Mediating Science and Society in the EU and UK: From Information-Transmission to Deliberative Democracy?
David Bourget (Western Ontario)
David Chalmers (ANU, NYU)
Rafael De Clercq
Jack Alan Reynolds
Learn more about PhilPapers
Minerva 48 (4):429-461 (2010)
In this paper we critically review recent developments in policies, practices and philosophies pertaining to the mediation between science and the public within the EU and the UK, focusing in particular on the current paradigm of Public Understanding of Science and Technology (PEST) which seeks to depart from the science information-transmission associated with previous paradigms, and enact a deliberative democracy model. We first outline the features of the current crisis in democracy and discuss deliberative democracy as a response to this crisis. We then map out and critically review the broad outlines of recent policy developments in public-science mediation in the EU and UK contexts, focusing on the shift towards the deliberative-democratic model. We conclude with some critical thoughts on the complex interrelationships between democracy, equality, science and informal pedagogies in public-science mediations. We argue that science and democracy operate within distinct value-spheres that are not necessarily consonant with each other. We also problematize the now common dismissal of information-transmission of science as inimical to democratic engagement, and argue for a reassessment of the role and importance of informal science learning for the lay public, provided within the framework of a deliberative democracy that is not reducible to consensus building or the mere expression of opinions rooted in social and cultural givens. This, we argue, can be delivered by a model of PEST that is creative and experimental, with both educational and democratic functions
|Keywords||Deliberative democracy Public engagement with science and technology (PEST) Public understanding of science (PUS) Science communication Governance of science Pedagogy Information-transmission|
|Categories||categorize this paper)|
Setup an account with your affiliations in order to access resources via your University's proxy server
Configure custom proxy (use this if your affiliation does not provide a proxy)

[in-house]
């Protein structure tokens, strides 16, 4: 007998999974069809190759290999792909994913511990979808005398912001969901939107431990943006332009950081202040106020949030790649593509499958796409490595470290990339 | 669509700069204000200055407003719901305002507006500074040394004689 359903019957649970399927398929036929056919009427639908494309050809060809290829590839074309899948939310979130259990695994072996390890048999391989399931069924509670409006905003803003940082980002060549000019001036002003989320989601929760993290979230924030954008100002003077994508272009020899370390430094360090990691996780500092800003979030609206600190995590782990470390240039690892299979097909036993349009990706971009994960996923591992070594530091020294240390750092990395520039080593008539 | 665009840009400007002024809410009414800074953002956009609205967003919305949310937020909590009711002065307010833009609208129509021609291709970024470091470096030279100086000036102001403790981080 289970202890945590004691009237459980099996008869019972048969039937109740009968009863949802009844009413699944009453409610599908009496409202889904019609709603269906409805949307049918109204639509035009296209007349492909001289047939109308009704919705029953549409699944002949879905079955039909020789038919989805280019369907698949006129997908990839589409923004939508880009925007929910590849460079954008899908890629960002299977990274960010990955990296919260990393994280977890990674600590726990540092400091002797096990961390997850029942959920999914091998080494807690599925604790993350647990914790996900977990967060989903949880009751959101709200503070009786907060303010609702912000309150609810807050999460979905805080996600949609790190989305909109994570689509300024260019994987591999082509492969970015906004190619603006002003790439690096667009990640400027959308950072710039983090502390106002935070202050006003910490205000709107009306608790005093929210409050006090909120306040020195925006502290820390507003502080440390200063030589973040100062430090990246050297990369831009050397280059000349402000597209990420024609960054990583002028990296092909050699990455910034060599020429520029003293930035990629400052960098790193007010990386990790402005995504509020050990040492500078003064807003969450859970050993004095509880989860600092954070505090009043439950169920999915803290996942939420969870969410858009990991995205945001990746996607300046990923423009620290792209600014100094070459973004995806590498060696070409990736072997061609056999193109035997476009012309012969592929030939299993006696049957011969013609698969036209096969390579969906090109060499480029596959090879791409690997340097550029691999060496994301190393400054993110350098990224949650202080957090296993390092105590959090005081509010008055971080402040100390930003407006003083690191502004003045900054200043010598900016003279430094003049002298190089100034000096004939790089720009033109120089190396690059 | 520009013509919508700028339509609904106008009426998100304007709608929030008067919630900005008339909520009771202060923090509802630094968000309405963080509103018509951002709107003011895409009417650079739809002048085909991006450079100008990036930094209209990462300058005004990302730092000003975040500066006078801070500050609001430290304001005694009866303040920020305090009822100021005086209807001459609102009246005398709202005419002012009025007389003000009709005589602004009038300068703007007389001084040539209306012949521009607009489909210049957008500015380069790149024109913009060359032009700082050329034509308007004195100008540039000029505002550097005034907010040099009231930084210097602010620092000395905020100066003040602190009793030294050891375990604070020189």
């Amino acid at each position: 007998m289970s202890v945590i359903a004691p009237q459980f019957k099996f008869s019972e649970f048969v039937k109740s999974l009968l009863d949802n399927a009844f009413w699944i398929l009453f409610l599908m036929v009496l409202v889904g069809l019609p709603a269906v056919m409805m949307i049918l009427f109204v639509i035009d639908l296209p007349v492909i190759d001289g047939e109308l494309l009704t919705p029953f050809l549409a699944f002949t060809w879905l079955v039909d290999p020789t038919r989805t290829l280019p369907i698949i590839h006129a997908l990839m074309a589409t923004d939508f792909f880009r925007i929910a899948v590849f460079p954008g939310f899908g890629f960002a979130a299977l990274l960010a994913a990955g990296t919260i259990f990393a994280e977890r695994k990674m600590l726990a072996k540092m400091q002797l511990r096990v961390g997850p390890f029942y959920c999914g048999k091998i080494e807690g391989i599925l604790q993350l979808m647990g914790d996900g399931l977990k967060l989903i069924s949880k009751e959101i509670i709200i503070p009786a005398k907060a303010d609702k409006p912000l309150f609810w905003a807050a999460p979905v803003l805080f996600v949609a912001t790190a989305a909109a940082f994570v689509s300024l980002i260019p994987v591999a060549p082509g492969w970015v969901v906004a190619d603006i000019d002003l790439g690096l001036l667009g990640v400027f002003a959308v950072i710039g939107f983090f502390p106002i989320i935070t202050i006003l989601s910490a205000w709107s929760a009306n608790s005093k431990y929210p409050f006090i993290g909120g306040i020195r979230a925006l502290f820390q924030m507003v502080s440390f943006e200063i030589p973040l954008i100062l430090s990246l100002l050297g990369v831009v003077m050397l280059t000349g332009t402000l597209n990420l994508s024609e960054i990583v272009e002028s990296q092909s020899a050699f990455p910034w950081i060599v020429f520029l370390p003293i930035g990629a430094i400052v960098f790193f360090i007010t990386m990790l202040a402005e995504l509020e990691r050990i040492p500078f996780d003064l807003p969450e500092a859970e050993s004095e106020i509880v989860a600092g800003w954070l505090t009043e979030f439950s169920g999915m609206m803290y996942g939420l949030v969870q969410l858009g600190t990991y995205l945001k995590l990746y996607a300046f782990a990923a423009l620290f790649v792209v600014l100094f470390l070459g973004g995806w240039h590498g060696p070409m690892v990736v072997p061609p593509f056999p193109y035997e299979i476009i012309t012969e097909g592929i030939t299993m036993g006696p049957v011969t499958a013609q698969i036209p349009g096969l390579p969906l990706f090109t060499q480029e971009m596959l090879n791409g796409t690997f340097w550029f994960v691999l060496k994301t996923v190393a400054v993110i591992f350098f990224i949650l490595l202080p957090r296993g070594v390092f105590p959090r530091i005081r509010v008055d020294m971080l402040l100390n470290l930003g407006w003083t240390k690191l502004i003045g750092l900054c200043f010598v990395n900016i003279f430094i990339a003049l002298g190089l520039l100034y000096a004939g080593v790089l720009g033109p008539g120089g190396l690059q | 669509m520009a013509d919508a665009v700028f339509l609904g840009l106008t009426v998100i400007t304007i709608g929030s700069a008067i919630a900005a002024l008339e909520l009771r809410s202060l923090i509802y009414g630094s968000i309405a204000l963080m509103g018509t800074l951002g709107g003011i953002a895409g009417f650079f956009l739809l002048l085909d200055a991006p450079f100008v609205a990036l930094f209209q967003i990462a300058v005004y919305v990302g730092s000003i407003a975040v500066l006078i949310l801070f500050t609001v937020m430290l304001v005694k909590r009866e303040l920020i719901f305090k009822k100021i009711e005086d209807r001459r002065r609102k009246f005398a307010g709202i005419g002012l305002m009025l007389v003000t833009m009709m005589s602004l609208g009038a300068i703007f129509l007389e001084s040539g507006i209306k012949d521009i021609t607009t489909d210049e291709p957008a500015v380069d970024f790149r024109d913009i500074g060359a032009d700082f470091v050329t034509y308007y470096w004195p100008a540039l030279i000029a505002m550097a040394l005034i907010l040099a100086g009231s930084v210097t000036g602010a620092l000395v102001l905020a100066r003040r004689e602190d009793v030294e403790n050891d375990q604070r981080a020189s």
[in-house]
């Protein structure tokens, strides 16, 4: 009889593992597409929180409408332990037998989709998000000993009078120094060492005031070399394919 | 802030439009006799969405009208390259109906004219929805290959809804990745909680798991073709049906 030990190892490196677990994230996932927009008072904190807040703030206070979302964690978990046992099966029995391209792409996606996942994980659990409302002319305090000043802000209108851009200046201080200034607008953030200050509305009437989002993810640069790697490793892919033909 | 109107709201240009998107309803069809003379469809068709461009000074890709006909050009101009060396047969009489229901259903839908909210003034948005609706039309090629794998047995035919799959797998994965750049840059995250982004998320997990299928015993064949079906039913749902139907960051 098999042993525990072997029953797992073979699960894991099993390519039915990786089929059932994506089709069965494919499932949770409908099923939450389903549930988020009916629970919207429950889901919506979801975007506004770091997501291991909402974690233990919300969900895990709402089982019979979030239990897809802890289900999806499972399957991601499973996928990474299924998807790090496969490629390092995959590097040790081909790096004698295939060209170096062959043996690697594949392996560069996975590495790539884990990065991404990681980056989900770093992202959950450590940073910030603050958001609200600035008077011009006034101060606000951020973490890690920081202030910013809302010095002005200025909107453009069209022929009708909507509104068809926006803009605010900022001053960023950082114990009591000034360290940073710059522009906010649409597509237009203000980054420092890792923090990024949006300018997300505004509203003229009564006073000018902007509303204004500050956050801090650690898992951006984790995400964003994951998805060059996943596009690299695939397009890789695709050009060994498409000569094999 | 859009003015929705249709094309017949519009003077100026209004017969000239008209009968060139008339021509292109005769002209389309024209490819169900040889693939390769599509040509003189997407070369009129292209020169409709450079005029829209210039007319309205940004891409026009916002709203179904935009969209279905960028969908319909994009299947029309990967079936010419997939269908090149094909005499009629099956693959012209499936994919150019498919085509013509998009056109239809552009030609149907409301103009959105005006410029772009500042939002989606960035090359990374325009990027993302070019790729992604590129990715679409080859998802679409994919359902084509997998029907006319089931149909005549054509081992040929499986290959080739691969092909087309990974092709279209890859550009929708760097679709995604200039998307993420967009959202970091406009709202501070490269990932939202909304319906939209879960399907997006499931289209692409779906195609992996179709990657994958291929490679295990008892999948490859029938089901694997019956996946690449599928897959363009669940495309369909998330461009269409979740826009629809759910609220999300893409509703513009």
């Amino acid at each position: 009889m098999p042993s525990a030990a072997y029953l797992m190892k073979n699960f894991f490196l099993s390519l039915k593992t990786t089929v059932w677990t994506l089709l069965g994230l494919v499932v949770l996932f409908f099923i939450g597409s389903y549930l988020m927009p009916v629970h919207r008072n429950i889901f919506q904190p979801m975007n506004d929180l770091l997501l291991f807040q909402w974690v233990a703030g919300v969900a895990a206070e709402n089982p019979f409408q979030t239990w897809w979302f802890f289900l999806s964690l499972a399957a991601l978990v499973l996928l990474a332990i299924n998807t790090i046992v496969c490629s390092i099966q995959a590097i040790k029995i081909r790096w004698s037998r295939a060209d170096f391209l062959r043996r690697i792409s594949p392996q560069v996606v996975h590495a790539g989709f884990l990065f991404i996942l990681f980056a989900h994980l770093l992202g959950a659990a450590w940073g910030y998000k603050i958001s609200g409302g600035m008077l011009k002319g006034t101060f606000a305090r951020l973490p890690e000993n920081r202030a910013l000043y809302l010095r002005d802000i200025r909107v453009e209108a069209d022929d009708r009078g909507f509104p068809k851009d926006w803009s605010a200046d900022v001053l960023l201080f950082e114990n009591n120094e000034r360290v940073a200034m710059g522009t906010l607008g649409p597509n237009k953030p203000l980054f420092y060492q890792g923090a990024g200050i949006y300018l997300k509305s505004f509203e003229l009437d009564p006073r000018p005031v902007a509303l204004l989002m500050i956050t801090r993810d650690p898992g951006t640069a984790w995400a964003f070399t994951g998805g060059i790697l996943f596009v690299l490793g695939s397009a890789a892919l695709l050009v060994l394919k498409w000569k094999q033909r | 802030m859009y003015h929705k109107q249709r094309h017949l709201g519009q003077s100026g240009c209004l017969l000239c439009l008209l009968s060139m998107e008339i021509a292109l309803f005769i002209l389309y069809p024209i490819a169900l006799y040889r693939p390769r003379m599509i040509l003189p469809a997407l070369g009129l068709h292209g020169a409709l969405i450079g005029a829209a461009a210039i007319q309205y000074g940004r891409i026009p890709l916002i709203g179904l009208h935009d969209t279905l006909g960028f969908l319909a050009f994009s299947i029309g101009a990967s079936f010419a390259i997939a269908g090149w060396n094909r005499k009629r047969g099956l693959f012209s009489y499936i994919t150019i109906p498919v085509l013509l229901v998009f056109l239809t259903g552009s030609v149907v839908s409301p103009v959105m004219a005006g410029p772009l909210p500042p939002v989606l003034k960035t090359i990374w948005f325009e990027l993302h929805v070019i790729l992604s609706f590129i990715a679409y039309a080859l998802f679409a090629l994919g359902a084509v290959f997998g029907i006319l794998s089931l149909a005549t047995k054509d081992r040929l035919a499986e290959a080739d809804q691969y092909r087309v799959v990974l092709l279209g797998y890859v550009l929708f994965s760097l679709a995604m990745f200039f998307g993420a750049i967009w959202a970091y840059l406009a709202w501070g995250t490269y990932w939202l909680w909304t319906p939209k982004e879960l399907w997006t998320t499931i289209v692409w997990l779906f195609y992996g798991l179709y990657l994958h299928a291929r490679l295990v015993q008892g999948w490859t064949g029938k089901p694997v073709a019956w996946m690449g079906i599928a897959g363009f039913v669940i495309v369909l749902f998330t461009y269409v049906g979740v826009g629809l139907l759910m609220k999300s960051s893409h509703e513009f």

|Through your library|
References found in this work BETA
Helen E. Longino (1990). Science as Social Knowledge: Values and Objectivity in Scientific Inquiry. Princeton University Press.
Philip Kitcher (2001). Science, Truth, and Democracy. Oxford University Press.
Ulrich Beck, Mark Ritter & Jennifer Brown (1993). Risk Society: Towards a New Modernity. Environmental Values 2 (4):367-368.
K. Knorr-Cetina (1999). Epistemic Cultures: How the Sciences Make Knowledge. Harvard University Press.
Citations of this work BETA
Thaddeus R. Miller & Mark W. Neff (2013). De-Facto Science Policy in the Making: How Scientists Shape Science Policy and Why It Matters (or, Why STS and STP Scholars Should Socialize). Minerva 51 (3):295-315.
David Tyfield (2012). A Cultural Political Economy of Research and Innovation in an Age of Crisis. Minerva 50 (2):149-167.
Similar books and articles
Joshua Cohen (2009). Philosophy, Politics, Democracy: Selected Essays. Harvard University Press.
Robert B. Talisse (2004). Does Public Ignorance Defeat Deliberative Democracy? Critical Review 16 (4):455-463.
Karl Rogers (2008). Participatory Democracy, Science and Technology: An Exploration in the Philosophy of Science. Palgrave Macmillan.
Noëlle McAfee (2008). Democracy and the Political Unconscious. Columbia University Press.
John S. Brady (2004). No Contest? Assessing the Agonistic Critiques of Jürgen Habermas’s Theory of the Public Sphere. Philosophy and Social Criticism 30 (3):331-354.
Philip Pettit (2004). Depoliticizing Democracy. Ratio Juris 17 (1):52-65.
James Fishkin (2005). Defending Deliberation: A Comment on Ian Shapiro's The State of Democratic Theory. Critical Review of International Social and Political Philosophy 8 (1):71-78.
Ian O'Flynn (2010). Deliberating About the Public Interest. Res Publica 16 (3):299-315.
Kristoffer Ahlstrom-Vij (2012). Why Deliberative Democracy is (Still) Untenable. Public Affairs Quarterly 26 (3):199-220.
John O'Neill (2002). The Rhetoric of Deliberation: Some Problems in Kantian Theories of Deliberative Democracy. Res Publica 8 (3):249-268.
Jeff Kochan (2006). Rescuing the Gorgias From Latour. Philosophy of the Social Sciences 36 (4):395-422.
John S. Dryzek (2005). Deliberative Democracy in Divided Societies: Alternatives to Agonism and Analgesia. Political Theory 33 (2):218 - 242.
John Parkinson (2006). Deliberating in the Real World: Problems of Legitimacy in Deliberative Democracy. OUP Oxford.
Mason Richey (2012). Motivated Reasoning in Political Information Processing: The Death Knell of Deliberative Democracy? Philosophy of the Social Sciences 42 (4):511-542.
Added to index2010-12-04
Total downloads55 ( #60,672 of 1,725,161 )
Recent downloads (6 months)1 ( #349,161 of 1,725,161 )
How can I increase my downloads?